STRAY DOG (Akira Kurosawa, 1949, Japan)
Two disparate fugitives are passengers on a one-way train of thought. Director Akira Kurosawa’s second masterpiece is a story of chance and choice, a tale of violence set amid the squalor of occupied Tokyo: the Western influence taints the narrative with existential doom, illuminating victims of the broken post-war dream. This gritty film noir transcends the genre though its main ingredient is the criminal element, the chiaroscuro cinematography capturing the sweaty inhabitants of the litter-strewn streets, trapped in smoky nightclubs and filthy bars. The environment becomes a character, exhaling its deadly fumes into the story.
Murakami is a rookie detective whose Colt pistol is stolen. He worries that he will be fired but, more importantly, he dreads that his gun will be fired...sold on the black market and used in violent crimes. This moral burden to recover his pistol becomes his obsession. Murakami spends hours perusing mug shots of well-known pickpockets until he luckily stumbles across the conspirator: Kurosawa films this sequence with claustrophobic intensity with Murakami diminished, like his chances, by the monolithic cabinets that store millions of photographs. This scene and his superior’s cold attitude also serves to reflect Japan’s failing, where the criminals are only judged by their actions: after all, they are only trying to survive this awful Depression.
Kurosawa also infuses the film with humor, especially the sequence when Murakami stalks the pickpocket throughout Tokyo until she is just too tired to elude him anymore. She finally offers him a beer (which he doesn’t drink because he’s “on the job”) and together they sit and stare at the stars. It is a wonderful sequence because she feels a connection with the young cop, and together they look skyward and see the heavenly beauty that is always present…if they only raise their eyes. But those lost in the gutter rarely have the power to lift their heads and dream. Like the opening credit sequence where a dog pants in the smothering heat, Kurosawa will match this shot at the film’s climax. This elliptical imagery describes their potent journey, Murakami and the gun-thief, and punctuates their spiritual brotherhood.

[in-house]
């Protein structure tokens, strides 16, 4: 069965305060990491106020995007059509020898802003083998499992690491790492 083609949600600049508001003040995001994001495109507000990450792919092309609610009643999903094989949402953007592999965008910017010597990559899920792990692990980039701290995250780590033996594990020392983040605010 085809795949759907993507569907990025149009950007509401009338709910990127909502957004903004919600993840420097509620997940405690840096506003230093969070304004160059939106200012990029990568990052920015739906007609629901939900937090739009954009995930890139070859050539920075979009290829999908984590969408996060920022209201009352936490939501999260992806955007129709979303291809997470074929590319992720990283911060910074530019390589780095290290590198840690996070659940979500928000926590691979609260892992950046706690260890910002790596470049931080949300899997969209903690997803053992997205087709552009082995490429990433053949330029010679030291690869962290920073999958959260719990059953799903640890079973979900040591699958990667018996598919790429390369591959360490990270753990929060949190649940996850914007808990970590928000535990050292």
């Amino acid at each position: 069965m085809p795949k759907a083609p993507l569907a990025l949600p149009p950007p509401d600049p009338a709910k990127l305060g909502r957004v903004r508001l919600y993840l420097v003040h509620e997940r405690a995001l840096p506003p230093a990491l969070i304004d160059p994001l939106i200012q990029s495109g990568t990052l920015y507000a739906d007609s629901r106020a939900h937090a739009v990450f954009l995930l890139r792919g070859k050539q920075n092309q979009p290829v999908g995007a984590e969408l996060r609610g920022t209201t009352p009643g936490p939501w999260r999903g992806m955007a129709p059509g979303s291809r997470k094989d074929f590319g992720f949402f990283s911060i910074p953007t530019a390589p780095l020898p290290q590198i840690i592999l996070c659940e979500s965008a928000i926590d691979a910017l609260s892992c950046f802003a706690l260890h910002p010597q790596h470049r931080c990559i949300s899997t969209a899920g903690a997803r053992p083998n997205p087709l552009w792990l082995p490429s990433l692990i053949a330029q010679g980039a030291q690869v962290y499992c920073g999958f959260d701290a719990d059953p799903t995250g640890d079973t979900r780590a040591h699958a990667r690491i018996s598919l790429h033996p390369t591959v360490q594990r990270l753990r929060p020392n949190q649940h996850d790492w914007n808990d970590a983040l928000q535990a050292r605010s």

Another interesting chapter concerns Murakami’s undercover odyssey in search of a black market dealer. This ten-minute sequence of slow dissolves and fades, with action alternating from right to left, is a vast montage that creates atmosphere…but decelerates the story. Again, by chance, the protagonist finds the one dealer who knows the thief and “rented” him the gun. Kurosawa also only allows insight into Murakami as it relates to the criminal, sharing a past that is similar: they both had all their belongings stolen after returning from the war, and this act was the crossroads for both. The story doesn’t take us into the protagonist’s life; he always remains elusive, known only from his desperate and single-minded quest. To parallel this structure, we are introduced to his partner’s family and experience Shimura not as just a cop but a husband and father. Kurosawa also uses a suspenseful plot device in the form of seven bullets: the number in the Colt’s clip. Unless the criminal purchased more ammunition (the characters never mention this possibility) by the time of final confrontation we expect the clip to hold two more rounds.
Finally, Murakami must face the murderer mano-a-mano and thus fight himself, knowing that he doesn’t hate this man but truly hates what he has become. After all, Murakami realizes that this could have been himself if he had chosen another path. Gunshots interrupt the gentle musings of a Mozart Sonata and the two wrestle in the dirt and slime until they become physically identical, covered in filth. Then lying exhausted, panting in the morning heat they stare into the newborn sky and hear sounds of children, like blossoms in the sun…and a stray dog cries for his lost and tortured soul. Final Grade: (A)